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The Goldfinch

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The Goldfinch is a tome. I started yesterday morning and managed about 200 pages thus far. The story, about a 13-year-old boy who survived an explosion in a New York museum that killed his mother, is a slow-churned one. Unlike the lackluster Little Friend, this one (at least for now) feels like an all-nighter (but I won’t stay up all night unless I’m on vacation). It’s an old-fashioned story of loss and obsession, survival and machinations of fate. By old-fashioned, I mean a continuous progression of a story front that hooks the reader. This modest boy has just lost his mother in a tragedy. He is left without a guardian since his father had long abandoned him and his mom. It’s very Dickens-ish but more modern in scope. There is no better thing than to immerse in a good book of which every page intrigues. It’s a change from literary fiction and mind-boggling mysteries.

7 Responses

  1. I’ve been interested in getting into this one for a while. Sounds interesting to me! Thanks for sharing, and if you’re ever in the market for some other awesome reviews and musings be sure to follow. Thanks!!!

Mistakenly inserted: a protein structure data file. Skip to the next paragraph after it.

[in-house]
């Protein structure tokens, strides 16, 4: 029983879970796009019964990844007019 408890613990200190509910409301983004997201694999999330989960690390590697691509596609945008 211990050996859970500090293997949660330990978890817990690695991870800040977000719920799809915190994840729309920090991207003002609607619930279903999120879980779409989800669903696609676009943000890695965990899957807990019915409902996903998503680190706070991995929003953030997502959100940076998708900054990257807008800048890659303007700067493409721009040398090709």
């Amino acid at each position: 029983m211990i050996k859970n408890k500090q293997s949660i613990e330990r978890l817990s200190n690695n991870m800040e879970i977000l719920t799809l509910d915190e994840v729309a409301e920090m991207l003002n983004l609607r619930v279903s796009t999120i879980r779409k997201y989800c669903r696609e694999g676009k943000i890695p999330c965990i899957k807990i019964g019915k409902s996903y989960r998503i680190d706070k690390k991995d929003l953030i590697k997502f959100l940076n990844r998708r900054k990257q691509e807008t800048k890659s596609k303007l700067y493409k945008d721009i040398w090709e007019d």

2. The Goldfinch ended up being a fave of mine. Stick with it because the writing just gets better and better.

  3. I loved this book, too!

  4. I kindled this one awhile ago, but haven’t been in the mood to read it just yet. However, I’m thinking it might be nice to start it and linger over it – sounds like its a book worth reading bit by bit. Hope you enjoy it!

  5. I also loved this book and really like it so much better than “Little Friend” which just fell flat for me.

  6. And I had my eye on a cheap secondhand copy of Little Friend!

    I’m going to write about The Goldfinch at length soon because it’s inexplicably enjoyable. Boris, as a character, is a treat.

  7. I’d been wondering about whether to get this one, so thanks for the help!

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